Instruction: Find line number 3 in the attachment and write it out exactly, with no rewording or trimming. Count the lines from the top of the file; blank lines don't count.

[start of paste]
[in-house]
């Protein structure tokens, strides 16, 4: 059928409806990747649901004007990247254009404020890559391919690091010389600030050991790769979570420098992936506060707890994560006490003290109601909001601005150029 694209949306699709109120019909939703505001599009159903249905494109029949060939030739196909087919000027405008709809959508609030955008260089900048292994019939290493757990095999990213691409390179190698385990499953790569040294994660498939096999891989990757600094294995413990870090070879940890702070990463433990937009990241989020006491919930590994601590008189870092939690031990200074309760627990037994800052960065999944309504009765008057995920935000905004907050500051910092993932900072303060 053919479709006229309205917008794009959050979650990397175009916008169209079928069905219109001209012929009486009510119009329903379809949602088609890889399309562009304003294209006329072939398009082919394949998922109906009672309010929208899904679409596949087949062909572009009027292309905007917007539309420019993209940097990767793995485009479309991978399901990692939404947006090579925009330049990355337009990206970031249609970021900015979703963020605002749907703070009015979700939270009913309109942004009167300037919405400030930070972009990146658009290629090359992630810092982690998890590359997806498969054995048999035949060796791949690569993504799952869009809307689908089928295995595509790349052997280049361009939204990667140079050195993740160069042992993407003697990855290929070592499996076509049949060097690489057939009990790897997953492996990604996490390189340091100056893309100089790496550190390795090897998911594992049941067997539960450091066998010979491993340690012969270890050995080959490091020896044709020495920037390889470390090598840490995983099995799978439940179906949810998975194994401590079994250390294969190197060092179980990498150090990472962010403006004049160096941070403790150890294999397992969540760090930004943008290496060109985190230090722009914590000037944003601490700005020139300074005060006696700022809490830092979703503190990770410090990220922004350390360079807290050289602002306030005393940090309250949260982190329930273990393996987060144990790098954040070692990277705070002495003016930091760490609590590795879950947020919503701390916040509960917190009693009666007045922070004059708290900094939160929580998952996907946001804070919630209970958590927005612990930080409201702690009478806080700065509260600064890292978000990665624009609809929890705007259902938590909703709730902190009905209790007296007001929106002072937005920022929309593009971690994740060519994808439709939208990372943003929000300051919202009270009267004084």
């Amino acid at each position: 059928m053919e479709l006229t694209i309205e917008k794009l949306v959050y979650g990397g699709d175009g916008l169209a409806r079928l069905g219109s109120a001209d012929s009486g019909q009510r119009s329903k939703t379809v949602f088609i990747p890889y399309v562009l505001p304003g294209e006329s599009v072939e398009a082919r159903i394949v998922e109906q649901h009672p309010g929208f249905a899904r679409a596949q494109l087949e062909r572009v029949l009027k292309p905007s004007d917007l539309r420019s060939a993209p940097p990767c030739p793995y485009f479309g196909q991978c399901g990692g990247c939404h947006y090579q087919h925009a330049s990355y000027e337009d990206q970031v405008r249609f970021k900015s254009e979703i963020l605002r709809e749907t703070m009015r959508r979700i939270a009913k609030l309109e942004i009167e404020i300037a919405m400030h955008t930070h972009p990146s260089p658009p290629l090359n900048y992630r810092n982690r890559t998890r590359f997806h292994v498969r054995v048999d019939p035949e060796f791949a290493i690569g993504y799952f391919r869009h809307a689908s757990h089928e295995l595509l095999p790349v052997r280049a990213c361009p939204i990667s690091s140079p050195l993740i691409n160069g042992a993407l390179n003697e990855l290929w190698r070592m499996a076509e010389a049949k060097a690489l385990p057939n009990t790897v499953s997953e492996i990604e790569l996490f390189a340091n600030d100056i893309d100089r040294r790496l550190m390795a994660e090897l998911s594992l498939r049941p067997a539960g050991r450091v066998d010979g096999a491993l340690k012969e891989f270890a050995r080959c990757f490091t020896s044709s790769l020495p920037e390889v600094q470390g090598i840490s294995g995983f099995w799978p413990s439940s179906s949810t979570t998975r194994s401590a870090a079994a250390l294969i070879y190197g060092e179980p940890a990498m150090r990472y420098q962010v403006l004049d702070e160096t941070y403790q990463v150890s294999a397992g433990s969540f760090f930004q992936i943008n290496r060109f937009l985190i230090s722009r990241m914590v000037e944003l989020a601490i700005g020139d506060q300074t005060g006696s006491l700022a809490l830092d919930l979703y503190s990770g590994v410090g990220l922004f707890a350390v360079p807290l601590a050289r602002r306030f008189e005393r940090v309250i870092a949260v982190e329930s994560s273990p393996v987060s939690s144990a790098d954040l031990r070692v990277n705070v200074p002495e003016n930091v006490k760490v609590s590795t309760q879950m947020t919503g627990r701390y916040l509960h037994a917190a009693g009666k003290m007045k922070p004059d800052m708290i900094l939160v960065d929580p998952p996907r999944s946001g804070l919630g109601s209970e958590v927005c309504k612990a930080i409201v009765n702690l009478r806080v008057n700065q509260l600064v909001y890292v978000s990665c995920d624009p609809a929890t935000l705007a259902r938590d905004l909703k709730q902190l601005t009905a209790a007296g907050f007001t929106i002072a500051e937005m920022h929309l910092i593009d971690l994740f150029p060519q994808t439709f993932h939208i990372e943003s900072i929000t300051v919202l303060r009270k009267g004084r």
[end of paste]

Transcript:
């Amino acid at each position: 059928m053919e479709l006229t694209i309205e917008k794009l949306v959050y979650g990397g699709d175009g916008l169209a409806r079928l069905g219109s109120a001209d012929s009486g019909q009510r119009s329903k939703t379809v949602f088609i990747p890889y399309v562009l505001p304003g294209e006329s599009v072939e398009a082919r159903i394949v998922e109906q649901h009672p309010g929208f249905a899904r679409a596949q494109l087949e062909r572009v029949l009027k292309p905007s004007d917007l539309r420019s060939a993209p940097p990767c030739p793995y485009f479309g196909q991978c399901g990692g990247c939404h947006y090579q087919h925009a330049s990355y000027e337009d990206q970031v405008r249609f970021k900015s254009e979703i963020l605002r709809e749907t703070m009015r959508r979700i939270a009913k609030l309109e942004i009167e404020i300037a919405m400030h955008t930070h972009p990146s260089p658009p290629l090359n900048y992630r810092n982690r890559t998890r590359f997806h292994v498969r054995v048999d019939p035949e060796f791949a290493i690569g993504y799952f391919r869009h809307a689908s757990h089928e295995l595509l095999p790349v052997r280049a990213c361009p939204i990667s690091s140079p050195l993740i691409n160069g042992a993407l390179n003697e990855l290929w190698r070592m499996a076509e010389a049949k060097a690489l385990p057939n009990t790897v499953s997953e492996i990604e790569l996490f390189a340091n600030d100056i893309d100089r040294r790496l550190m390795a994660e090897l998911s594992l498939r049941p067997a539960g050991r450091v066998d010979g096999a491993l340690k012969e891989f270890a050995r080959c990757f490091t020896s044709s790769l020495p920037e390889v600094q470390g090598i840490s294995g995983f099995w799978p413990s439940s179906s949810t979570t998975r194994s401590a870090a079994a250390l294969i070879y190197g060092e179980p940890a990498m150090r990472y420098q962010v403006l004049d702070e160096t941070y403790q990463v150890s294999a397992g433990s969540f760090f930004q992936i943008n290496r060109f937009l985190i230090s722009r990241m914590v000037e944003l989020a601490i700005g020139d506060q300074t005060g006696s006491l700022a809490l830092d919930l979703y503190s990770g590994v410090g990220l922004f707890a350390v360079p807290l601590a050289r602002r306030f008189e005393r940090v309250i870092a949260v982190e329930s994560s273990p393996v987060s939690s144990a790098d954040l031990r070692v990277n705070v200074p002495e003016n930091v006490k760490v609590s590795t309760q879950m947020t919503g627990r701390y916040l509960h037994a917190a009693g009666k003290m007045k922070p004059d800052m708290i900094l939160v960065d929580p998952p996907r999944s946001g804070l919630g109601s209970e958590v927005c309504k612990a930080i409201v009765n702690l009478r806080v008057n700065q509260l600064v909001y890292v978000s990665c995920d624009p609809a929890t935000l705007a259902r938590d905004l909703k709730q902190l601005t009905a209790a007296g907050f007001t929106i002072a500051e937005m920022h929309l910092i593009d971690l994740f150029p060519q994808t439709f993932h939208i990372e943003s900072i929000t300051v919202l303060r009270k009267g004084r």